Word of the Week! Scrofulous

Some background here, ye corky-armed poltroons: I be playin’ a game with some academic friends that involves pirate ships and sailing. It’s great fun: one can design a ship, navy or pirate, and learn to tack, raise and lower sails, fire cannon with several types of shot, and (of course) be sunk down to Davy Jones’ locker.

Sea-faring has a rich vocabulary, some of which in time entered academic parlance and common use (“against the wind” comes to mind).

Likewise, nicknames with adjectives yield some excellent (cannon) fodder for this blog.

Recently several of us, between battles on the virtual sea, devised alliterative pirate names.

“Pestilential Pete” proved a fine one. “Scurvy” gets overused and can be easily solved by citrus on a ship (hence, the clever English who figured this out got called Limeys).

But what about “Scrofulous Sam”?  That was my pick. It’s not because our pirate suffers from the lymphatic disease called Scrofula, though that is the origin of our word this week, as the OED shows us. Nay, Matey, belay that thought!

Sam would more likely (he is a pirate) to suffer from a moral depravity. As the OED entry notes, Sam would be “morally corrupt.” Never confuse the word with “scruffy,” of similar antiquity but denoting physical shabbiness.

While first usage of this week’s term dates back to the 17th Century, it was only in the Victorian era that we see a first-use metaphorically, in relation to morals. An 1889 example shows how the term appears in print, and readers today are likely to encounter it in Victorian literature like this:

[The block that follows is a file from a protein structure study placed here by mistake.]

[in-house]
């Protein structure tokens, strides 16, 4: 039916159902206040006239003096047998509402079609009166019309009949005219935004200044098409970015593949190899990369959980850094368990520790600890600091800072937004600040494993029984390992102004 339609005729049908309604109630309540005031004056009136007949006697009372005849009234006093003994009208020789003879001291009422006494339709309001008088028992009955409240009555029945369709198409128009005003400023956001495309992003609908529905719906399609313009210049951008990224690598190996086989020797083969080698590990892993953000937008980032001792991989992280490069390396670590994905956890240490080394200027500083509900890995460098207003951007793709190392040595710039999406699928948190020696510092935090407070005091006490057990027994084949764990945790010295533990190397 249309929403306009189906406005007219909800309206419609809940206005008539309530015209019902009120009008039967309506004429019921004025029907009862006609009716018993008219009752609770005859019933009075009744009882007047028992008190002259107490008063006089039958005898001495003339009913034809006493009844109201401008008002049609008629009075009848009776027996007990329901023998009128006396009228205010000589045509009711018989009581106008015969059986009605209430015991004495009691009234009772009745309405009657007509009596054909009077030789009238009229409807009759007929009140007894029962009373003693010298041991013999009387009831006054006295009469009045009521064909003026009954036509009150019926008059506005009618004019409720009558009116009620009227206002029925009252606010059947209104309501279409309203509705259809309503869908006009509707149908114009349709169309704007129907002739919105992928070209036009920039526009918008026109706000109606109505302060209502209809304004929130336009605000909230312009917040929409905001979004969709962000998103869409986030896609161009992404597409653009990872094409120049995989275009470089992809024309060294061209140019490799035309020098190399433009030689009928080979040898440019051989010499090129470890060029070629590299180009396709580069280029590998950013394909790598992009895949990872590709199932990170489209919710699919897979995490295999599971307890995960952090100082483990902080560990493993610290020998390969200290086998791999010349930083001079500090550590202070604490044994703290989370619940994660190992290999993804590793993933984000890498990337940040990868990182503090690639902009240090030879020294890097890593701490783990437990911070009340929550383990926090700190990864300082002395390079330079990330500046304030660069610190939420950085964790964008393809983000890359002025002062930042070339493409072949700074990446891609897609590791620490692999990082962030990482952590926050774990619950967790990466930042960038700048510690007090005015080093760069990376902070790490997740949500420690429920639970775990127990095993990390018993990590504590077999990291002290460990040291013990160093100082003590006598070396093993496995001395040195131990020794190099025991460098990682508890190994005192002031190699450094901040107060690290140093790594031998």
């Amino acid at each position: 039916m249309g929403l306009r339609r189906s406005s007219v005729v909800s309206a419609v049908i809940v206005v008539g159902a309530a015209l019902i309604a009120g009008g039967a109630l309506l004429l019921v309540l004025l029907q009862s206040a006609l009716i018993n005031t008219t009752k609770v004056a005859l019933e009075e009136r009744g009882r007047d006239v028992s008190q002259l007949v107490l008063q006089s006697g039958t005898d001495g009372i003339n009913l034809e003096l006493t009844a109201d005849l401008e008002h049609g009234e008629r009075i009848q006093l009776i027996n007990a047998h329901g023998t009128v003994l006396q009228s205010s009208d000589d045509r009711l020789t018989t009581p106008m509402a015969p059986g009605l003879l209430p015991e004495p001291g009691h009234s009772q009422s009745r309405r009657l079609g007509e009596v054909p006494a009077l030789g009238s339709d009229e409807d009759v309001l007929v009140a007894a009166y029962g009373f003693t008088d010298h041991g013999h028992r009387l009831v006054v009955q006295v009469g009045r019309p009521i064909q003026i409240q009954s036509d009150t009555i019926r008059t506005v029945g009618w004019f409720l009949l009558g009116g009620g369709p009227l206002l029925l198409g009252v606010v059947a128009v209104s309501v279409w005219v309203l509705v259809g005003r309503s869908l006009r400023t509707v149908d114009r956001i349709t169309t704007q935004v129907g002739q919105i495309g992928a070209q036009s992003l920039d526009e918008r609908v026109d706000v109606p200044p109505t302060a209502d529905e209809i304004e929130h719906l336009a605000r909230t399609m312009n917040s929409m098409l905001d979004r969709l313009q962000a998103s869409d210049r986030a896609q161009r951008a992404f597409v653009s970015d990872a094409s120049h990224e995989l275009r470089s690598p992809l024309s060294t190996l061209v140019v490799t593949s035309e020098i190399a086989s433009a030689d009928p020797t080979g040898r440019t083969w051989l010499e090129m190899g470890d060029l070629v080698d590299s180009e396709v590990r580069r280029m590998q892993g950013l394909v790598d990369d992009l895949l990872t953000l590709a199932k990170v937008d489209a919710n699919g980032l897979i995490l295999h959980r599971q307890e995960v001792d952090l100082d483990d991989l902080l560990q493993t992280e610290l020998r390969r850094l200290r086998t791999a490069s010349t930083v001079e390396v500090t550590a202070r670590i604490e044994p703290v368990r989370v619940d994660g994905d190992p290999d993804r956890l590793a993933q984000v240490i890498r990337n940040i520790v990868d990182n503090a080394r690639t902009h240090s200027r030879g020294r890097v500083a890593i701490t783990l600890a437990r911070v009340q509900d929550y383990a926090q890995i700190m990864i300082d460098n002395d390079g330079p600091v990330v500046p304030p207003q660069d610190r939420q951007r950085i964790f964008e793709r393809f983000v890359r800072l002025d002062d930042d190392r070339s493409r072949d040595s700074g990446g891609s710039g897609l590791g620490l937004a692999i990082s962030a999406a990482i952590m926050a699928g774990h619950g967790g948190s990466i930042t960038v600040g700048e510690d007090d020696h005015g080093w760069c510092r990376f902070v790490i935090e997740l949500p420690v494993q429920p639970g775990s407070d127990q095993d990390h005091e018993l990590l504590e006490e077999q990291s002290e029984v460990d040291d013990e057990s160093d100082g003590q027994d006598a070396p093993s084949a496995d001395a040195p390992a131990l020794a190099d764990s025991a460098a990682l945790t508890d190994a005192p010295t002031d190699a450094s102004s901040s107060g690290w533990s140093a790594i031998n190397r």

“Holywell-street was re-named ‘Booksellers’-row’ because of its scrofulous reputation.”

A nasty word, but formal-sounding at this distance in time, as is “pestilential” or even “barbarous.” Drawing-room dialogue in Downton Abbey, the characters never fearing the eruption of pirates, plague-victims, or Visigoths during tea hour.

At least until the next sequel. Avast!

Be thou lubber or old salt, a tar or a pantaloon, scrofulous or saintly, this blog be keepin’ a weather-eye out for new words and metaphors! Sam will take your messages in a bottle at jessid-at-richmond-dot-edu

See all of our Metaphors of the Month here and Words of the Week here.

Flag image courtesy of Wikipedia.

(Nonce) Word of the Week! Pompatus

Steve MillerI almost had an answer to a question that haunts every fan of classic Rock: what IS “the pompatus of Love” from musician Steve Miller’s song “The Joker”? I recall debating it over bags of Doritos.

Then, as I drove back from the Shenandoah Valley with Sirius XM on, DJ Earle Bailey announced he had solved the mystery. Like me, he claims to enjoy the OED and put in the word. It came up an old term related to pomp, splendor, or ceremony. Finally the riddle resolved for the many Space Cowboys, Gangsters of Love, and Maurices of the 1970s who have been dying to know the truth.

So I tried. Not a sausage, as the Brits say. Crickets, as we Yanks say (who do not play Cricket). Earl, check your sources! Steve Miller, looking like a sober, trim, and non-evil version of another Steve who once advised a former President (and who is sadly still around), talks to Jimmy Fallon about how he made up the term here. He says he misunderstood a term from an old doo-wop song.

You can also read the etymology of this made-up term here, one Miller based upon another musician’s “nonce word” (now I have learned something). In fact, I’ll add a new category of posts for these invented terms traceable to a clear origin.

I’d love to feature more nonce words. Got some? Got any words or metaphors? Be you picker, grinner, lover, or sinner, send me  all your pompati, or is it pompatuses?

See all of our Metaphors of the Month here and Words of the Week here.

Image of Steve Miller, 1977, courtesy of Wikipedia